OBAMA: It would allow us proactively to get out in front, make sure that we're separating out bad assets from good, dealing with contracts that may be inappropriate.


Fast Facts

GEORGE RAMSAY, CNN STUDENT NEWS: Time for some Fast Facts! What exactly does "unemployed" mean? Well, the Bureau of Labor Statistics considers someone unemployed if he or she doesn't have a job, is available to work, and is actively looking for work. At the end of February, the U.S. unemployment rate stood at 8.1%, the highest it's been in more than 25 years. The number of unemployed Americans has increased by about 5 million over the past year.

World Unemployment

AZUZ: As you've gathered by now, the economic crisis is a global issue, so it's no surprise that the U.S. is not alone when it comes to an increase in the unemployment rate. Jobs are being cut in countries around the world, and in parts of Europe, the statistic is just as high as it is here in America. Colleen McEdwards breaks down the numbers.


COLLEEN MCEDWARDS, ANCHOR, CNN WORLD NEWS: Everyone is concerned about holding on to their jobs. In the United States, unemployment hit 8.1%. That is the number right there for the month of February. And if you check jobless rates all around the globe, for the 16 member Eurozone, unemployment up 8.2%. Spain among the hardest hit in Europe with unemployment at almost 14% there. Now, in the U.K., 6.3% of workers are out of a job, and that is the highest that it has been in ten years. The world's second largest economy, Japan, you see it there, it is at 4.1% unemployment. While in China, official figures show 4.2% of the urban workforce is unemployed, but if you look at that figure in the countryside and among migrant workers, it is believed to be much, much higher there. And when you look at numbers like those, it is absolutely no surprise that the economy is on the minds of most Americans.

A new CNN Opinion Research poll shows 63% of those surveyed say the economy is issue number one. That is far and away above any other issue. To break it down even further, the biggest economic issue for Americans: unemployment. Our poll shows that job worries have tripled over the past year as that unemployment rate rises. Inflation is second at 20%, followed by the mortgage crisis at 16%, the stock market at 14%, and taxes at 11%. And some experts say this is all a recipe for many more months of lagging confidence and economic troubles that just won't quit. I'm Colleen McEdwards. Back to you.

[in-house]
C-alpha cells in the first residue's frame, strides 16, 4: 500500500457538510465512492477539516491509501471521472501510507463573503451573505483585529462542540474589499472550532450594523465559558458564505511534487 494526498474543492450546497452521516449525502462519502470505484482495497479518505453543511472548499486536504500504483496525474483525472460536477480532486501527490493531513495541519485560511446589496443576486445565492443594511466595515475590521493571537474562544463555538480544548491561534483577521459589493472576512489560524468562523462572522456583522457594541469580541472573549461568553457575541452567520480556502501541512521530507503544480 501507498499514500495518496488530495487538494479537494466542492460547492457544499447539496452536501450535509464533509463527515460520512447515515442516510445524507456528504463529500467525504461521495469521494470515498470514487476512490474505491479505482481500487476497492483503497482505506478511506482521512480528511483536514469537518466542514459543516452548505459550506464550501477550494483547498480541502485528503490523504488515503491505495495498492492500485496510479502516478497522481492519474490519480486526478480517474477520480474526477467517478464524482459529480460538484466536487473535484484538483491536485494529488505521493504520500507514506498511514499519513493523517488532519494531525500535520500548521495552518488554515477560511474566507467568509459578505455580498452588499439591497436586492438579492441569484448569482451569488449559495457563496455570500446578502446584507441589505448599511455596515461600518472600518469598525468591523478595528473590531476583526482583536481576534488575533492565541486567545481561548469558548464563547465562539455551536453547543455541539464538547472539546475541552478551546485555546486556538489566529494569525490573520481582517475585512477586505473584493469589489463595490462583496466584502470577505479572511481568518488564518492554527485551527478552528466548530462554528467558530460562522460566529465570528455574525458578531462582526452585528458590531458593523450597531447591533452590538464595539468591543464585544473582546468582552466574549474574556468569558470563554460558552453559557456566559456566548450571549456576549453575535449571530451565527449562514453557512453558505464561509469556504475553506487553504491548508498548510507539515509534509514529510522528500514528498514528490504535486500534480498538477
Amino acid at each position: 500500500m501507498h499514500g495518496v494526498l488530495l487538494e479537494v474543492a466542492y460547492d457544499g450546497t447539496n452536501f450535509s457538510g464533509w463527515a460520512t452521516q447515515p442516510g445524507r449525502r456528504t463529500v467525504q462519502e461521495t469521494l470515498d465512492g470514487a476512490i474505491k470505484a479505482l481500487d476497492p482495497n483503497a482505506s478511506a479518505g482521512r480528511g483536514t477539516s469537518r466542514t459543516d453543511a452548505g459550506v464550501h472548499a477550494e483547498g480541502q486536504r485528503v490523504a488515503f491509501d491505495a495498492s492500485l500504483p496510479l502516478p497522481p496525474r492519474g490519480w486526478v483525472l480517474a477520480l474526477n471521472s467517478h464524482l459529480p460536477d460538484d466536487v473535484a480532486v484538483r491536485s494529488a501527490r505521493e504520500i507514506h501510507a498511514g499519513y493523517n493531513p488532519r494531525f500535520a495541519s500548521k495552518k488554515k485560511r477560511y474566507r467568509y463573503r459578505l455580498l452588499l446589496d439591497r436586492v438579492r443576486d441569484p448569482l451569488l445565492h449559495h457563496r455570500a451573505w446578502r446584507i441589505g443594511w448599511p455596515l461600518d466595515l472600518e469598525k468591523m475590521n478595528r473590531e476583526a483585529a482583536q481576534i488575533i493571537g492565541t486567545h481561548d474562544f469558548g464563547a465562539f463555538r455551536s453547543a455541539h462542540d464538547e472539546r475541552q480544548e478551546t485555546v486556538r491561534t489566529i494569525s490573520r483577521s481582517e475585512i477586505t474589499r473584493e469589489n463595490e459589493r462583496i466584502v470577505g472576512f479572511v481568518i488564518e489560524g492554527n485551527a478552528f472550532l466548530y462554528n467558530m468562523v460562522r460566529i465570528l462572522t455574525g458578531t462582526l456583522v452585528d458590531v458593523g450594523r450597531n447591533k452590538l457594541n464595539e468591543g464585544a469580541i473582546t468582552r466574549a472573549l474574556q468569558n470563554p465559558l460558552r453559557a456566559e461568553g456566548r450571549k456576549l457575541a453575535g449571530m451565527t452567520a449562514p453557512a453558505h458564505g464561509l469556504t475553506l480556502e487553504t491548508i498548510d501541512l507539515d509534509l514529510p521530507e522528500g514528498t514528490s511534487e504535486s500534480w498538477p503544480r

AZUZ: So, if you need a job in this global recession, Coach Wyatt's class says you should "dress for success and be very confident in your abilities." Utau writes, "I guess the biggest tip would be to just be yourself, while looking professional of course." Marianne has three major keys to success: "Smile and seem friendly, look your best, and emphasize your best features!"

Miss Whitmore's class took it a few steps further: "Be respectful when speaking with managers, make good eye contact, dress appropriately, and use proper grammar. Also, speak clearly, be on time for interviews, and be confident in yourself." Hunter says his key tips for success are "good manners, respect for your peers and superiors, leadership skills and a dedicated work ethic." Dana writes that "if you've been involved in scouts, you might've had some training in sales tactics for fundraisers; you could put that on a resume." And Hannah says, "I think that if you can't get a normal job, then you should start your own job; you could mow people's lawns or do a babysitting thing."